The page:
The singer FKA twigs has filed a lawsuit in Los Angeles against Shia LaBeouf, accusing her former boyfriend of sexual battery, assault and the infliction of emotional distress – according to a report in the New York Times.
The pair dated for just under a year between 2018 and 2019, in a relationship that FKA twigs describes as “a living nightmare” with “relentless abuse”.
“I’d like to be able to raise awareness on the tactics that abusers use to control you and take away your agency,” FKA twigs, whose real name is Tahliah Debrett Barnett, told the Times.
In one incident cited in the lawsuit, LaBeouf allegedly assaulted his then-girlfriend at a gas station near Los Angeles. She says that he threw her against the car while screaming in her face. Other people were present at the time, but they did not step in to help her.
“I just thought to myself, no one is ever going to believe me,” Barnett says now. “I’m unconventional. And I’m a person of colour who is a female.”
According to the paperwork filed, LaBeouf is said to have grabbed or squeezed Barnett to the point of bruising on a number of occasions. Barnett’s housekeeper is among the witnesses listed to such incidents.
LaBeouf is also accused of knowingly giving the singer a sexually transmitted disease.
Barnett tells the Times that she did not report the alleged abuse at the time: at first out of a misguided concern for LaBeouf’s career – and later because she felt no one would believe her. She also became caught in a typical abuse cycle where her confidence was so low, she could not see a way out.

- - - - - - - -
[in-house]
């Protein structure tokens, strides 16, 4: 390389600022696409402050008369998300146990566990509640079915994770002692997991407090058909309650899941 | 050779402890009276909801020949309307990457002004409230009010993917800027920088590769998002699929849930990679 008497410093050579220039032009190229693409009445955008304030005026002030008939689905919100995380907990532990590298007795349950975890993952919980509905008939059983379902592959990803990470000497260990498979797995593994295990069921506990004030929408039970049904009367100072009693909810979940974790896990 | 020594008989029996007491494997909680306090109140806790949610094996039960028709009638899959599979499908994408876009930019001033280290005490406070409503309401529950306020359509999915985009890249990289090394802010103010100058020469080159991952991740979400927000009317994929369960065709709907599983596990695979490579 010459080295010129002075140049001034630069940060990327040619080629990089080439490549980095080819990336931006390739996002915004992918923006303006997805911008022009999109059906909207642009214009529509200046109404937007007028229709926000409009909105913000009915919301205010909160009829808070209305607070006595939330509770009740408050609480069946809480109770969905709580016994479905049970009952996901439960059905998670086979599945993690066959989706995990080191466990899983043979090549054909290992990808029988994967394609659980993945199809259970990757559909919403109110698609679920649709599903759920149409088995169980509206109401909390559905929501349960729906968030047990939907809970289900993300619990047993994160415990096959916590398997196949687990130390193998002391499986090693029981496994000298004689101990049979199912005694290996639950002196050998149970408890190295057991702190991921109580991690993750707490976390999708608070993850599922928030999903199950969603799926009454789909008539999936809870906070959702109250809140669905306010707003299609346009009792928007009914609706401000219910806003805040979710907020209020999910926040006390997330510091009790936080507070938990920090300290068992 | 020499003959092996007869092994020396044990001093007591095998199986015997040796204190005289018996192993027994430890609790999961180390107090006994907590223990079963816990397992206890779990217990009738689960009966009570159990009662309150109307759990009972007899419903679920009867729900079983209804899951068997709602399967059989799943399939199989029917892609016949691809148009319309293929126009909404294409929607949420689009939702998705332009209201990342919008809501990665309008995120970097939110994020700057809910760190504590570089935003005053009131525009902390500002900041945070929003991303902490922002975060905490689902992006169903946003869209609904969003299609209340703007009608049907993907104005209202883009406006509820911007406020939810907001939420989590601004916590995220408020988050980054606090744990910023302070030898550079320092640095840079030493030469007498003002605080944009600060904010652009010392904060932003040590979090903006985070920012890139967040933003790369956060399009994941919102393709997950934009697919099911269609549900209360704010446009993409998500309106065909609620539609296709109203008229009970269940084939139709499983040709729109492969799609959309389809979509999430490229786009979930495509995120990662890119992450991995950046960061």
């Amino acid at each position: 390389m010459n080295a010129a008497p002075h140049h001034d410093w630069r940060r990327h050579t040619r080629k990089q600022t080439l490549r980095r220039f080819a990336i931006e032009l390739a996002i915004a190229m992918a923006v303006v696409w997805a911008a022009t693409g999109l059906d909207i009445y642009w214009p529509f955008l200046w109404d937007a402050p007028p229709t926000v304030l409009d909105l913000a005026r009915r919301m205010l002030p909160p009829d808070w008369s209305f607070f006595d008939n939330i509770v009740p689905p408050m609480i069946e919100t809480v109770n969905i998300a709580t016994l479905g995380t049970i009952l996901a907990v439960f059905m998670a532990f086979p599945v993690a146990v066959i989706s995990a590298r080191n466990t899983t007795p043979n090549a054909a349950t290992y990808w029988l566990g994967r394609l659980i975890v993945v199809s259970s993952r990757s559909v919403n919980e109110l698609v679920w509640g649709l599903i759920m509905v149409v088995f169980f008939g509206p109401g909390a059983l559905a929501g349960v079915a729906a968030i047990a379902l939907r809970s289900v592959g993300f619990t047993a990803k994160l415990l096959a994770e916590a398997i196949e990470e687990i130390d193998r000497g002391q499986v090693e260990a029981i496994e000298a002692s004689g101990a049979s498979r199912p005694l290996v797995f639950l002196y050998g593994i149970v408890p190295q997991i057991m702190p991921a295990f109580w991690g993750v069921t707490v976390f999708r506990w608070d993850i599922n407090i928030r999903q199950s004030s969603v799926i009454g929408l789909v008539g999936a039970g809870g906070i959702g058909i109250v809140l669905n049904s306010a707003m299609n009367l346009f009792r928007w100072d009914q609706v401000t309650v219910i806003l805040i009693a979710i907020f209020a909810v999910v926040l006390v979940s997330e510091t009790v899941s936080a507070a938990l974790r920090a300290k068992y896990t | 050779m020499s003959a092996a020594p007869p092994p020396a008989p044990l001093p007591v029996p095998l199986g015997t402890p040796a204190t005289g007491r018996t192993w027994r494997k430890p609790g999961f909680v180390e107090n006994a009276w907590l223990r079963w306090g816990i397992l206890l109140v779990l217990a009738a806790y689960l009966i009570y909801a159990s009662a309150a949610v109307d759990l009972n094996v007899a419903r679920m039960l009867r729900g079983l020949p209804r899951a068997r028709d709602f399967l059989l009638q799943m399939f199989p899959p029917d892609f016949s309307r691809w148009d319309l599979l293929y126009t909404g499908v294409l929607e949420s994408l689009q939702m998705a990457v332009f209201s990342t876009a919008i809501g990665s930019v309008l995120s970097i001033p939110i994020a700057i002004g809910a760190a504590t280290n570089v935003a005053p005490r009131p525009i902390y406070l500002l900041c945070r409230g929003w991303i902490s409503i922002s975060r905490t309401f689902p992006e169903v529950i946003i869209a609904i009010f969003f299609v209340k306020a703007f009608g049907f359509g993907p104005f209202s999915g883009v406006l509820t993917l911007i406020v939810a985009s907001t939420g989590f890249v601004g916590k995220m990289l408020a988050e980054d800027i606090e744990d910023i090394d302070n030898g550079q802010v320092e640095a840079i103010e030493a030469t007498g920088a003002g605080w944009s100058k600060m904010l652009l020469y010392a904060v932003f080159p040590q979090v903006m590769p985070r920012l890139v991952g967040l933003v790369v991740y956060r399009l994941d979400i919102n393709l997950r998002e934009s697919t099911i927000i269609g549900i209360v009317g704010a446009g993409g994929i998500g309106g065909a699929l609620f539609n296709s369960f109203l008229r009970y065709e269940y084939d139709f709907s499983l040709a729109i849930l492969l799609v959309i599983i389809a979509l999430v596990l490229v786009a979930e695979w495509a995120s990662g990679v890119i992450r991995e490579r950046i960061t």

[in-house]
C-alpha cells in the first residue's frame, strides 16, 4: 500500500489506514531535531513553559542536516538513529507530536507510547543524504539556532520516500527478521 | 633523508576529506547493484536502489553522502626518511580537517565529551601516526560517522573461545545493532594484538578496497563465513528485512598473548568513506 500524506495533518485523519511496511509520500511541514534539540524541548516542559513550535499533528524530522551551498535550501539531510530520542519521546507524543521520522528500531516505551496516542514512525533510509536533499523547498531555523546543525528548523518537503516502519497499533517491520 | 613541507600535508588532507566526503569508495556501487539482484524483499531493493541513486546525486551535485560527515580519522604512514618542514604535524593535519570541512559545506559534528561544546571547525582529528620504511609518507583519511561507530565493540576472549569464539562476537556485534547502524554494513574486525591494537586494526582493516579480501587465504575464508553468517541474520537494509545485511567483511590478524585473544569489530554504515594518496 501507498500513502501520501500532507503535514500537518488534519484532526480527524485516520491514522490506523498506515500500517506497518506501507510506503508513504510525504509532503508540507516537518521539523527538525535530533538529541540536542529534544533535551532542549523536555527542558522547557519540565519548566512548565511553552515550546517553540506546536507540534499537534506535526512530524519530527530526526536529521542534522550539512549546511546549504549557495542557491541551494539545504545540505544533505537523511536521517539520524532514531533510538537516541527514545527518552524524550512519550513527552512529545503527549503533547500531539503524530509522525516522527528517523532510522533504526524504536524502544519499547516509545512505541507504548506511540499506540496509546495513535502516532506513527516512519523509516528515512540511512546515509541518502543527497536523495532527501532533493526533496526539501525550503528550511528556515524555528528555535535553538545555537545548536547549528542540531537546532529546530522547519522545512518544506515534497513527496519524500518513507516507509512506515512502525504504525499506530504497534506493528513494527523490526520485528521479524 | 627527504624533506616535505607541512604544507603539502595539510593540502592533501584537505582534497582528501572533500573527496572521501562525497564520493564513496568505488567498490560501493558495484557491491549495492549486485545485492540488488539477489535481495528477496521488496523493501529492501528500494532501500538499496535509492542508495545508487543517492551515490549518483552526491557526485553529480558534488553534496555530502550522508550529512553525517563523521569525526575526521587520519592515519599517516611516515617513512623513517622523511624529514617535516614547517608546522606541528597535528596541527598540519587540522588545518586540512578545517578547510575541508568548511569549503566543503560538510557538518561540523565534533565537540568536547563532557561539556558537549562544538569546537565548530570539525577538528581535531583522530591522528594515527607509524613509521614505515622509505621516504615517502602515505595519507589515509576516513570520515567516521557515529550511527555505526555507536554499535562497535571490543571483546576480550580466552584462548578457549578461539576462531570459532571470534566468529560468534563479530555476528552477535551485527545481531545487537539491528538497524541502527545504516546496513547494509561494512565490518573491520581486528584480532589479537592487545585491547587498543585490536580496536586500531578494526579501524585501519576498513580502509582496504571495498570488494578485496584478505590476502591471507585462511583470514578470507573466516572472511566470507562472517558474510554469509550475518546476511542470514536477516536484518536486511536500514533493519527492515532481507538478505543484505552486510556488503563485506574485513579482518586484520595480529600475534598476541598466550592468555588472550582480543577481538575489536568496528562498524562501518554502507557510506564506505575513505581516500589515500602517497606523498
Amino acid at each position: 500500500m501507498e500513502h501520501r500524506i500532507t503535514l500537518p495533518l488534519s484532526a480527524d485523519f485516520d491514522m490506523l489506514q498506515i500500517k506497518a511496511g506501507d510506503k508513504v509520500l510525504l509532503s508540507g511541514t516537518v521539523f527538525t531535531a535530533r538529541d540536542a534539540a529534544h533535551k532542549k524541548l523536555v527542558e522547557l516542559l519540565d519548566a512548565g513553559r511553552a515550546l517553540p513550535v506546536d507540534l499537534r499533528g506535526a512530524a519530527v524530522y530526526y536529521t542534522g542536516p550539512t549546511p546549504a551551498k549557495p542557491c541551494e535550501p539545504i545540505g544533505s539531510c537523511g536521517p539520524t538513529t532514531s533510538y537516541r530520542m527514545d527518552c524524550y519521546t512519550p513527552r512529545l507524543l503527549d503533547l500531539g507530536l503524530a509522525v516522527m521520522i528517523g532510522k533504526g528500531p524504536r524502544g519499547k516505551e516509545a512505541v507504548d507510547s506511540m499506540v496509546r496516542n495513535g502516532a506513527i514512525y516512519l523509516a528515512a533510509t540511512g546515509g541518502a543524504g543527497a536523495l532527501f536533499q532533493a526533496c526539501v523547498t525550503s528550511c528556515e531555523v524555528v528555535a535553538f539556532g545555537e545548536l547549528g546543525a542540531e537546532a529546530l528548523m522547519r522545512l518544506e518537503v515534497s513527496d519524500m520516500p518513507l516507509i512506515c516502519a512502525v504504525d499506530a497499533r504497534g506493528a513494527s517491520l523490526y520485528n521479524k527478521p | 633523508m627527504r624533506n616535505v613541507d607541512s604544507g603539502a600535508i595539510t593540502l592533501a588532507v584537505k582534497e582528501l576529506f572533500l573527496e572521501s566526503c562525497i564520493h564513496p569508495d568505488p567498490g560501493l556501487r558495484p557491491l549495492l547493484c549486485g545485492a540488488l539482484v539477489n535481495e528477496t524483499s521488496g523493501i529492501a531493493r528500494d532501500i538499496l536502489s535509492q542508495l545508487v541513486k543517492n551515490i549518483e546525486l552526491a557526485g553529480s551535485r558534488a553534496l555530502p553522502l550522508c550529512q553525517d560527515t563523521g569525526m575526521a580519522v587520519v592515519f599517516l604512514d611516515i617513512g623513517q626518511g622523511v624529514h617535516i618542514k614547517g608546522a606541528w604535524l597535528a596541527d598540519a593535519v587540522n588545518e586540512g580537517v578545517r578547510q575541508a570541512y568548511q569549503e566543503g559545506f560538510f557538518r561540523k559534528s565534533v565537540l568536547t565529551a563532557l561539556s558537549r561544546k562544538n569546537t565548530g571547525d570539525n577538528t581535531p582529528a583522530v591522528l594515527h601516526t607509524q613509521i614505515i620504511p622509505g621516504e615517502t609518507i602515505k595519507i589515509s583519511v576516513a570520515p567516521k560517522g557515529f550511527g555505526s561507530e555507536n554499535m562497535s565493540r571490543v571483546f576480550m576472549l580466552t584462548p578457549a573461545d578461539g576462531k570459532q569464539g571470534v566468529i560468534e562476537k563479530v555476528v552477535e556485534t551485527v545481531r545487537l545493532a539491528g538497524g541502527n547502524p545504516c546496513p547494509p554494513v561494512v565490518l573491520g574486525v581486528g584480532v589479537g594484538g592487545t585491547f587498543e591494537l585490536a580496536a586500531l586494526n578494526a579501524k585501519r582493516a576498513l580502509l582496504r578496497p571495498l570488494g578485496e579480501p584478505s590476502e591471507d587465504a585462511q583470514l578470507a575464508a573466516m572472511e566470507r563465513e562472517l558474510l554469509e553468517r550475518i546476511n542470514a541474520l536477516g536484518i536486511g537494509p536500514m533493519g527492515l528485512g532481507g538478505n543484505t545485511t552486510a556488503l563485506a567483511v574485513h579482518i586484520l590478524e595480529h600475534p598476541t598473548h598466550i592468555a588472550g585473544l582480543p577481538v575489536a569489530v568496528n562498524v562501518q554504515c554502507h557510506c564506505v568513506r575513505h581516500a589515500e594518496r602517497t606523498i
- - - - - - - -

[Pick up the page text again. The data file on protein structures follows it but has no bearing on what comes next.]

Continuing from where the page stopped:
“He brought me so low, below myself, that the idea of leaving him and having to work myself back up just seemed impossible,” she says.
LaBeouf has a history of volatile behaviour, including complaints from other girlfriends that are cited in Barnett’s lawsuit filed this week.
Speaking to the Times, the Transformers actor did not comment directly on the matter. But, while stating that “many of these allegations are not true” in regard to his general conduct to past girlfriends, he also said in an email to the paper that “I have been abusive to myself and everyone around me for years”.
“I have no excuses for my alcoholism or aggression, only rationalizations,” the actor wrote, adding that he was sober but not yet cured of alcoholism.
“I have a history of hurting the people closest to me,” he wrote. “I’m ashamed of that history and am sorry to those I hurt. There is nothing else I can really say.”
Barnett first met LaBeouf on the set of his semi-autobiographical film Honey Boy in 2018. They started dating soon after, and Barnett became increasingly withdrawn as a pattern of alleged abuse escalated. “I could speak to her but I couldn’t reach her,” her manager, Michael Stirton, says of the singer at that time.
The singer eventually left LaBeouf, after several “dangerous” failed attempts.
The experience Barnett describes chimes with the horribly insidious way in which domestic abuse works. As control builds up in a plethora of dangerous ways, the victim begins to doubt themselves and leaving seems impossible – even when, not so long ago, they likely thought that nothing like that would ever happen to them.
Almost one in three women aged 16-59 will experience domestic abuse in her lifetime in the UK, according to domestic violence charity Refuge. Two women a week are killed by a current or former partner in England and Wales alone.
Barnett plans to donate a significant portion of any damages awarded from her suit to domestic violence charities. Head to the New York Times to read the story in full.